Juvenile Diabetes : 

Copyright 2001 by Allyn and Bacon 29 Juvenile Diabetes This metabolic disorder affects nearly 8 million people in the United States In this disorder, the pancreas cannot produce sufficient insulin to process food Symptoms include: increased thirst, appetite, and urination weight loss fatigue irritability

Epilepsy : 

Copyright 2001 by Allyn and Bacon 30 Epilepsy Characterized by a series of convulsions or seizures that are caused by abnormal electrical discharges in the brain There are several different types of epilepsy Approximately 1% of the population in the United States has epilepsy Most epilepsy can be controlled with medication

HIV/AIDS : 

Copyright 2001 by Allyn and Bacon 31 HIV/AIDS Infection occurs when the human immuno-deficiency virus attacks the body’s immune system HIV eventually becomes acquired immunodeficiency syndrome (AIDS) Fastest-growing groups with HIV are infants and teenagers HIV/AIDS transmitted through the exchange of blood or semen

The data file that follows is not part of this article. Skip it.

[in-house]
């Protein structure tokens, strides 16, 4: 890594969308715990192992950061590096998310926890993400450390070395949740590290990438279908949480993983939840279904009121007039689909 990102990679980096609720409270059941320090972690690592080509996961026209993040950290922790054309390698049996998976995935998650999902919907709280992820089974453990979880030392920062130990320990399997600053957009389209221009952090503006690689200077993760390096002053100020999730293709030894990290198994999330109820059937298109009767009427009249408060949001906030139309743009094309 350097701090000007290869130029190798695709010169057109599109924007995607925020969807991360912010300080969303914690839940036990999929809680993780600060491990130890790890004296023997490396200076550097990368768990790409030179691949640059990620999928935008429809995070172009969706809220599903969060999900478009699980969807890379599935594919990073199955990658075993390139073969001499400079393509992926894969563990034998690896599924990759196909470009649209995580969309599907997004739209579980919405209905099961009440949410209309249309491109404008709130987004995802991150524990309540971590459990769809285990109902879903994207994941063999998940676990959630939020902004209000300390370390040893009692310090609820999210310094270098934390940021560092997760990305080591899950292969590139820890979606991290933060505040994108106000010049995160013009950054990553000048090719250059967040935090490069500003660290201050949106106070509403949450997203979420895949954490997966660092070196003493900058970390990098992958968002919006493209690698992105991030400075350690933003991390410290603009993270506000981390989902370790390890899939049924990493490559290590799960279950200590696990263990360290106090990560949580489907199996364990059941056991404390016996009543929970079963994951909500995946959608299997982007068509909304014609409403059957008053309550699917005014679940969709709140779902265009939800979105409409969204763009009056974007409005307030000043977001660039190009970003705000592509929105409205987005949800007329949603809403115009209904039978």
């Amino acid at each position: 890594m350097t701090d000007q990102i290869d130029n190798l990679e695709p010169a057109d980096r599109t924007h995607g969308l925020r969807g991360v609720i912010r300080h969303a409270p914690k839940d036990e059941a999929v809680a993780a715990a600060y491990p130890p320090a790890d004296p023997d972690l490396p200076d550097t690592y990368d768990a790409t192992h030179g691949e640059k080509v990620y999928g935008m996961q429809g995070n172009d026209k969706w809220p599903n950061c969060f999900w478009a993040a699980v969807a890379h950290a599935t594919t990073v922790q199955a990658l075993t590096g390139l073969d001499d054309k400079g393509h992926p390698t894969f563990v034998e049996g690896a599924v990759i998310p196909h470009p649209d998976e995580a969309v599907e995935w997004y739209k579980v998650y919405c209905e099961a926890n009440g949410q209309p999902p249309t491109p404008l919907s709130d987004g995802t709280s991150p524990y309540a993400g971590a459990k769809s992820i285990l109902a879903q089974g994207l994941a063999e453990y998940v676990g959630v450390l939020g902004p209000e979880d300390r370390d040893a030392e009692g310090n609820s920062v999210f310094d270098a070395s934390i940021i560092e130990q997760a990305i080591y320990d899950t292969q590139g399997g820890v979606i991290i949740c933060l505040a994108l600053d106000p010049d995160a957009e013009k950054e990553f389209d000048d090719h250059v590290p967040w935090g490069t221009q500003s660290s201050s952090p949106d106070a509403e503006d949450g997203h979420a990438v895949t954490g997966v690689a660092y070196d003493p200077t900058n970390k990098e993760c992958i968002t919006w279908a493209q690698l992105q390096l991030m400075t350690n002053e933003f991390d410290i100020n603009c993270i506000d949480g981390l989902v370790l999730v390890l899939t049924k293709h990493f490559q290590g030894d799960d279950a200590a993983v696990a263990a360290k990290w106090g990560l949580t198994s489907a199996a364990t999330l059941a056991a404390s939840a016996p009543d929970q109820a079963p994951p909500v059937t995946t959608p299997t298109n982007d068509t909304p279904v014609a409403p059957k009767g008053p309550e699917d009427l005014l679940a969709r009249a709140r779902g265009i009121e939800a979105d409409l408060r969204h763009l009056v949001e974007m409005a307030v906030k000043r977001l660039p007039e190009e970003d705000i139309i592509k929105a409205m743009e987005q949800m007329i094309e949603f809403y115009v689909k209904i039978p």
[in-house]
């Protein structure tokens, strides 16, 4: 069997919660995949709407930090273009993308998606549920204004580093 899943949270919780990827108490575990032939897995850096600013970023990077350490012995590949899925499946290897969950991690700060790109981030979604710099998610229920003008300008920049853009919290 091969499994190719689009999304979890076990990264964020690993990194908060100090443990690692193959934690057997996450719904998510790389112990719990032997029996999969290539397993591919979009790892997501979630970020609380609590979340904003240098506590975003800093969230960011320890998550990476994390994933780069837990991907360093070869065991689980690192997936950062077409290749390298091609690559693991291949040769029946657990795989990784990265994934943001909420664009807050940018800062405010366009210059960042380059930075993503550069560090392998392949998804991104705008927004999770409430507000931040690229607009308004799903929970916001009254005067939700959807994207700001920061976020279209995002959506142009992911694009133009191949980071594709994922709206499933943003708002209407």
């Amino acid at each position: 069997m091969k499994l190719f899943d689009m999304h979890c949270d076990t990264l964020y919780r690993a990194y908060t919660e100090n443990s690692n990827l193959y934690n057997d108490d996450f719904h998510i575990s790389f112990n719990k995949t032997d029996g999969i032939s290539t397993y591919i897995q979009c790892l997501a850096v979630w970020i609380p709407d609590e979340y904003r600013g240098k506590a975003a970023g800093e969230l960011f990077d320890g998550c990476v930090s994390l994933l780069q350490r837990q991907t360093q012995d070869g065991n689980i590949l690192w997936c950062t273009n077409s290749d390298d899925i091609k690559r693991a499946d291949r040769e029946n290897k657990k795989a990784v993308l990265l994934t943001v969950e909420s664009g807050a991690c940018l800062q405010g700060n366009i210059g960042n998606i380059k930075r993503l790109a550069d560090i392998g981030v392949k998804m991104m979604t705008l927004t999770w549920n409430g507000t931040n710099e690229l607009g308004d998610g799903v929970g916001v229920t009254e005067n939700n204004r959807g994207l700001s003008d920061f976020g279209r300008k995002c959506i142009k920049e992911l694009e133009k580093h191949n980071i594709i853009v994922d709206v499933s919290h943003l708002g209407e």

Muscular Dystrophy : 

Copyright 2001 by Allyn and Bacon 32 Muscular Dystrophy Umbrella term used to describe several different inherited disorders that result in progressive muscular weakness Duchenne dystrophy is the most common and most serious: fat cells and connective tissue replace muscle tissue individuals lose ability to walk hands and arms are affected most die during young adulthood

Prader-Willi Syndrome :